Chris Sissons

Community Project Development Support

Quote of the month

September 2013

I'm working on a replacement for this site. Follow my progress at Community Web Design. This is an experimental site, watch out for the launch of the finished site in the near future. 

Chris Sissons

Ask Chris

1 January 2013

  • Why do we evaluate projects?
  • Do we need to collect evidence?
  • How do we collect it?
  • For whom?
  • When?
  • What do we do with it?
  • Will pictures of the event suffice?
  • Who should be involved?
  • How long should it take?
  • Examples of doing evaluations
  • Examples of bad practice
  • Examples of good practice
  • What would be the needs of the funders?
  • How long do we keep it?
  • Will it just gather dust on the shelf?

Charlie, W Yorkshire

Go to Ask Chris for my answer.

Project Development

Emerging Poppy headGood management is central to the success of any project.  Projects can fail because they are dominated by one powerful person who cannot share decision making or else they are run on anarchic lines on the false premise that people spontaneously organise when given the opportunity.  In practice, this can be one and the same problem!  

Successful project management encourages participation, so the project benefits from everyone’s expertise and everyone involved grows in confidence, understanding and creativity.  It isn’t easy but some projects achieve it and all approach it differently.

What are my inspirations?

  1. John Wesley, founder of the Methodist movement in the 18th century.  He was a brilliant organiser.  He travelled Britain and found the new industrial poor wherever he went.  There were few ministers and so Wesley taught the poor how to organise as societies.  During the nineteenth century, many working class movements how to organise learned from the Methodist societies, most notably trade unions.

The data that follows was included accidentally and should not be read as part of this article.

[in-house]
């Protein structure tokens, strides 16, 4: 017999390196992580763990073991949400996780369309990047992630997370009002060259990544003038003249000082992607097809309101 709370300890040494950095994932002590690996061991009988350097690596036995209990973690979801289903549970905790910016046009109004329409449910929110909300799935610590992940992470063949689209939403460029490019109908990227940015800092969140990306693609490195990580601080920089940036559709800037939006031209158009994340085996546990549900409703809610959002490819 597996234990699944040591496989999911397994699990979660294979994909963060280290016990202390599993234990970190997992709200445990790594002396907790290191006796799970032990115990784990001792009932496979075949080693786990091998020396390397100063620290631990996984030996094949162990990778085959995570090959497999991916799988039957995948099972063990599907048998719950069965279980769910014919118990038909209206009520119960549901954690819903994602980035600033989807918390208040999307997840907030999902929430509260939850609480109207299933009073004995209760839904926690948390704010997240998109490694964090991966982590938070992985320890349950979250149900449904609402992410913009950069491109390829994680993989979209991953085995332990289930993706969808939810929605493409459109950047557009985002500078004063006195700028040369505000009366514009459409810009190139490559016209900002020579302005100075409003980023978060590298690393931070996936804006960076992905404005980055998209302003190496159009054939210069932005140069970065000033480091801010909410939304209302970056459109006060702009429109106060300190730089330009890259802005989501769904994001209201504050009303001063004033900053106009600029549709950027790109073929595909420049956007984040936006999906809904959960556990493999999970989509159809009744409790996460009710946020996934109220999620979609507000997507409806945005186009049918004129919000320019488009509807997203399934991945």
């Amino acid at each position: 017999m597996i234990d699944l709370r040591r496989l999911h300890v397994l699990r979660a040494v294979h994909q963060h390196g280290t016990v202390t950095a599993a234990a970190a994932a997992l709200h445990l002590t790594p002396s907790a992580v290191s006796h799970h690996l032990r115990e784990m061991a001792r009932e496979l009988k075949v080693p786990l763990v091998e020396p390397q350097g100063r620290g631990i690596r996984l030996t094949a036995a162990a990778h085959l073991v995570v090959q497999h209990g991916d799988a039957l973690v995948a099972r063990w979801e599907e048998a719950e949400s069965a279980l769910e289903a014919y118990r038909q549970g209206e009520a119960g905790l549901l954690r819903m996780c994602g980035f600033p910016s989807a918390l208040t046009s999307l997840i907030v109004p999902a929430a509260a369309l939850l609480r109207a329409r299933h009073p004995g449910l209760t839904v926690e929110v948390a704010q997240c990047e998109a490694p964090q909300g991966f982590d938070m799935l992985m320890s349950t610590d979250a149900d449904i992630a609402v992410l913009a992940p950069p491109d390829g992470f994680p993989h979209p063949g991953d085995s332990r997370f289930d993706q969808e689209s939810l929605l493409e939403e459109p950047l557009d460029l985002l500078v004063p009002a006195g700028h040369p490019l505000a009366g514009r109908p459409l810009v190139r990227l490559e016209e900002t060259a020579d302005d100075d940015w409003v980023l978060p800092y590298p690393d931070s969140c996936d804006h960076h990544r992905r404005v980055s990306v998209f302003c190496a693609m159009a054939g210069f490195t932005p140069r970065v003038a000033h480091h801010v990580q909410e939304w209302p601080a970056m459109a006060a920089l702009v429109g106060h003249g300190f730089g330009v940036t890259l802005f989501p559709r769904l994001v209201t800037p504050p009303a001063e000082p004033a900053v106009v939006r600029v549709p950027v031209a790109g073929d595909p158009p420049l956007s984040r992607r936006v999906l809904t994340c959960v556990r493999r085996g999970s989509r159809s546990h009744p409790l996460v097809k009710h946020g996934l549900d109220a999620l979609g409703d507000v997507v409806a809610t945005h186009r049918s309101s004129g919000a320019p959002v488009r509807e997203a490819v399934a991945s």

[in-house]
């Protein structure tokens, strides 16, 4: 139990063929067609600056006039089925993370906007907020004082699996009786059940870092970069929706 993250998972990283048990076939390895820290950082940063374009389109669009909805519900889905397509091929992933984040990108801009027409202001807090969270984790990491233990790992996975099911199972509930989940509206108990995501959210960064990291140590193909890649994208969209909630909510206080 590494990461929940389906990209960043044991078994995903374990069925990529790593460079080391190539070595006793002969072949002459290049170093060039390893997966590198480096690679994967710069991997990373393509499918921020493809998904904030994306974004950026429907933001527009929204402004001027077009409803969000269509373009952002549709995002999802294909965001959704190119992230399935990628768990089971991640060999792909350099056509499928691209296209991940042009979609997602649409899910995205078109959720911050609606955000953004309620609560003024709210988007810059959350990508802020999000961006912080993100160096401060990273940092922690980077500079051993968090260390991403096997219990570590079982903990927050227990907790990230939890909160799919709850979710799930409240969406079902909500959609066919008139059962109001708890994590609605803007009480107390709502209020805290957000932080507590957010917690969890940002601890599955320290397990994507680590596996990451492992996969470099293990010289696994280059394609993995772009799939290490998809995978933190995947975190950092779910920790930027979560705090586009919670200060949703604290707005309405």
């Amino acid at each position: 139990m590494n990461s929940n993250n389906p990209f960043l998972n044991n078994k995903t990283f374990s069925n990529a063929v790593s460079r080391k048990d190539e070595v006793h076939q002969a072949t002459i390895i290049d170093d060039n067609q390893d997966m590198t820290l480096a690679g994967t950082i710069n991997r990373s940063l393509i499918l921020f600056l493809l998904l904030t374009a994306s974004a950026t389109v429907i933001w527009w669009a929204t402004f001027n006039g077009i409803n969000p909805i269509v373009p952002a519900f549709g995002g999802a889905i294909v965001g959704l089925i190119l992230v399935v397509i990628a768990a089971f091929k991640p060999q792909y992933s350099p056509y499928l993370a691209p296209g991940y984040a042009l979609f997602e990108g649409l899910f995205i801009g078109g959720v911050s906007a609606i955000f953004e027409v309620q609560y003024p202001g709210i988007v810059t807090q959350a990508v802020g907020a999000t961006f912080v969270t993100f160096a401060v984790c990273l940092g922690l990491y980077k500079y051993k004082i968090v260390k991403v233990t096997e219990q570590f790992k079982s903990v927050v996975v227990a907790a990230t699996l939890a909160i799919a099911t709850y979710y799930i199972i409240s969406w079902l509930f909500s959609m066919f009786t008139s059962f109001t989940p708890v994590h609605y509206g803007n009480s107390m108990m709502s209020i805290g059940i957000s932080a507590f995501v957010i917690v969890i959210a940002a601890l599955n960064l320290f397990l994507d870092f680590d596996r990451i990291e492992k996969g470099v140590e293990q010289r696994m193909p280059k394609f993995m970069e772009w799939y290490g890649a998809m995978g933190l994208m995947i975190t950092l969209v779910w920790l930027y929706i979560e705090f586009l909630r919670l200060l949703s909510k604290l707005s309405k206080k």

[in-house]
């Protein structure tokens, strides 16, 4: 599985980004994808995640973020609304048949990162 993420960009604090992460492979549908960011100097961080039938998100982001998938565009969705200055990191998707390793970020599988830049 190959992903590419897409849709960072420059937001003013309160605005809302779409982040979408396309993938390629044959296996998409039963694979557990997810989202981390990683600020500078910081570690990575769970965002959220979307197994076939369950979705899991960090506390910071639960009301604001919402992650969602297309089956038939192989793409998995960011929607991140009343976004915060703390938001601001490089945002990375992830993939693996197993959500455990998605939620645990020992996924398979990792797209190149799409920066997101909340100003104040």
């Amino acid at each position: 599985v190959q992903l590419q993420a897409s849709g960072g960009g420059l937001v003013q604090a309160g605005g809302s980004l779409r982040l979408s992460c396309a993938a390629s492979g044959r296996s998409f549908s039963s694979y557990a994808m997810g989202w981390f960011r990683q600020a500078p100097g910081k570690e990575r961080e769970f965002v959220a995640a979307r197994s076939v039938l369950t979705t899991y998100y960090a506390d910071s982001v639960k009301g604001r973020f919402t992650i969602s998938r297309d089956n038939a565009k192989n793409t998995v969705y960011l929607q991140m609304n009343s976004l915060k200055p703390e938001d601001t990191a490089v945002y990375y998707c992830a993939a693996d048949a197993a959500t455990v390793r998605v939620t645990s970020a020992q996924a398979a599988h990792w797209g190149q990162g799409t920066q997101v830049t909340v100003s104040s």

2. One such movement was the retail co-operatives.  Through co-operation, working people developed many of the institutions we know today, eg department stores, wholesale and retail organisations and the infrastructure for manufacture and transport associated with them, building societies, insurance companies, some banks (like the Trustee Savings Banks) and so on.  Most of these institutions also included libraries and educational classes, eg the Workers Educational Association.  The reason 21st century capitalism is so helpless is these inspirational movements and the means to develop them have disappeared. 
  3. Saul Alinsky in the United States up to the early 1970s and following on from him, the Industrial Areas Foundation and Citizens’ Organising.  Sadly, these movements have not taken root in Britain but they are still profoundly stimulating.

We have to face it, these historic traditions are mostly lost to us but they can still be an inspiration. When we tap into their spirit, we can open up new possibilities and enhance our experience of working together in and for our communities.  Here’s how:

Analysis - Community Profiling
Emerging poppy head Tangled Ropes

Let’s face it research can be dull …

But it doesn’t have to be … 

Every neighbourhood is different and requires new approaches to ways of seeing.  Here are a few pointers to get you started.  I’d be delighted to help you plan your profiling.